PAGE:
Conditions were intolerable, and in the next weeks they fought with the authorities to put them up in proper rental flats. Eventually, the families were moved to rental flats in block 29 at Havelock Road in a precinct of old public flats.
It was during her stay here that things finally began to change for the better, in an unexpected way.
Liyana recalls that one day, she had to buy milk powder for her daughter and she went to the teller machine, only to discover that she had only $5.35 left. Her husband at this point was in jail for theft, and she was left to fend for herself. She was not working as she had 3 children now to care for.
“It was 2 weeks to my next installment of financial assistance,” she says.
While walking home with her young children, desperate about where their next meal was going to come from, she came across a discarded bag which contained what she called ‘raw materials’ for handicraft – needles, sewing threads, beads, and such.
“I thought to myself that if these were really discarded stuff, I could take them,” she says. “So I did. I turned them into crochet with the help of the other families. They taught me and we turned them into wearable art work. I opened a makeshift stall at a stone bench at the block where we lived, selling these trinkets. I sold them to the foreign students who lived at the block as well. They were my first customers.”
That was how she survived the next few days until the financial assistance came. One of the foreign students who bought trinkets from her suggested she sold them online.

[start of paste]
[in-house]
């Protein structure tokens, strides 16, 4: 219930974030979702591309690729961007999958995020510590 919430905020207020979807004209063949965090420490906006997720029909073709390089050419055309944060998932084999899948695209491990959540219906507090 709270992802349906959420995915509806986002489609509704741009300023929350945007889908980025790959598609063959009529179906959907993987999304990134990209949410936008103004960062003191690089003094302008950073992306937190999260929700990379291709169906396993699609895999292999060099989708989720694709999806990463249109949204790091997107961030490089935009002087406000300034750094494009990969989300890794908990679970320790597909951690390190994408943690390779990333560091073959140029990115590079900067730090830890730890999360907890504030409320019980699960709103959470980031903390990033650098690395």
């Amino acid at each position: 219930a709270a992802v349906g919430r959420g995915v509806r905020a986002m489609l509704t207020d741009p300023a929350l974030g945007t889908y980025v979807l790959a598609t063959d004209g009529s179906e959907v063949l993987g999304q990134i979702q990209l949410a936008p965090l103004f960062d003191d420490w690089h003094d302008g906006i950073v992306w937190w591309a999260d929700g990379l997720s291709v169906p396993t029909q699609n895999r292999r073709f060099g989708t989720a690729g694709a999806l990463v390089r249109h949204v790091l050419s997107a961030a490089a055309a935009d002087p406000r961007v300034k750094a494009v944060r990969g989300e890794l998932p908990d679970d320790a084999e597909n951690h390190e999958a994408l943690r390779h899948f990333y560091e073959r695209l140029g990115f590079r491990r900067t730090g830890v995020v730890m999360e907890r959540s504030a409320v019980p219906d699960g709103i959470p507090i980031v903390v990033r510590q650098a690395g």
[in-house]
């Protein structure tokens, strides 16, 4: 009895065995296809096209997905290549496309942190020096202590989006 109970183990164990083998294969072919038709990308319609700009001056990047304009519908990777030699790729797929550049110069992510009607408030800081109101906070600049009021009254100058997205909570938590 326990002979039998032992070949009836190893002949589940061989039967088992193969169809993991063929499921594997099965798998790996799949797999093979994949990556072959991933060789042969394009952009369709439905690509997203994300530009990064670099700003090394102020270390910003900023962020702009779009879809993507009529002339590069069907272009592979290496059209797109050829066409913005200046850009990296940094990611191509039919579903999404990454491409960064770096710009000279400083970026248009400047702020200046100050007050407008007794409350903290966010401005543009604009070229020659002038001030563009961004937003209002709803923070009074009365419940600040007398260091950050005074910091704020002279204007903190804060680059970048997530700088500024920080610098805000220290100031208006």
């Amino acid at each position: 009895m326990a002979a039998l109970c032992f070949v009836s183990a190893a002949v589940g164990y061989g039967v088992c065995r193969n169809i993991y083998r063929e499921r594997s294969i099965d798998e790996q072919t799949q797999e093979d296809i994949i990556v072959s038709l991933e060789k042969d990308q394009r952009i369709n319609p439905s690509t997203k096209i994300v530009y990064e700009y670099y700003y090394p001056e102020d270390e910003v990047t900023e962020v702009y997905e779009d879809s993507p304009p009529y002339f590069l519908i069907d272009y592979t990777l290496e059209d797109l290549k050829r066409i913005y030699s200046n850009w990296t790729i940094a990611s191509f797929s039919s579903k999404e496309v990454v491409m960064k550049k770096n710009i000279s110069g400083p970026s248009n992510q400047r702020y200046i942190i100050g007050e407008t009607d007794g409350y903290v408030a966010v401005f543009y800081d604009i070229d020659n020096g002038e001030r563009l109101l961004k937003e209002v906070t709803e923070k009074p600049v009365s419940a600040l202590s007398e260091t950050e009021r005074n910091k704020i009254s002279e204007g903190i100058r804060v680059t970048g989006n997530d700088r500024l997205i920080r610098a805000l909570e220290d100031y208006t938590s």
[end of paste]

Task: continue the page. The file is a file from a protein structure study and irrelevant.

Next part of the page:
“I took $100 and bought a cheap laptop, so I could start a website to sell my things,” she says. “When I got the laptop and the Internet access, it opened up a new door for me.”
She stayed up all night to learn things like creating websites, doing graphics, and marketing, from free online courses. At the same time, she continued to sell her handcrafted trinkets at events, and flea markets on weekends.
But lugging her products to various locations and to sell her items at such events were not viable, as the transportation costs would outweigh the profits. So, she started to look for other opportunities – and her new knowledge from the online courses she had taken proved crucial, and helpful.
“It was through helping a friend that I realised there were businesses which needed administrative support,” Liyana says. “So when I saw that there was demand for such services, I started Virtual Assistants Singapore.”
Initially, the projects did not bring in much income and she was skeptical if it ever would.
“Although it was little, per project is like $200, to do data entry, or to clean up a website,” she says. “That’s how we got started.”
She recruited 3 others to join her little start-up.
Her clients would engage her on a project-by-project basis initially. But as she gained more experience and confidence with the work, she was able to negotiate better, longer term contracts with her clients. Now, the contracts are for 3 to 6 months, which give her more income stability.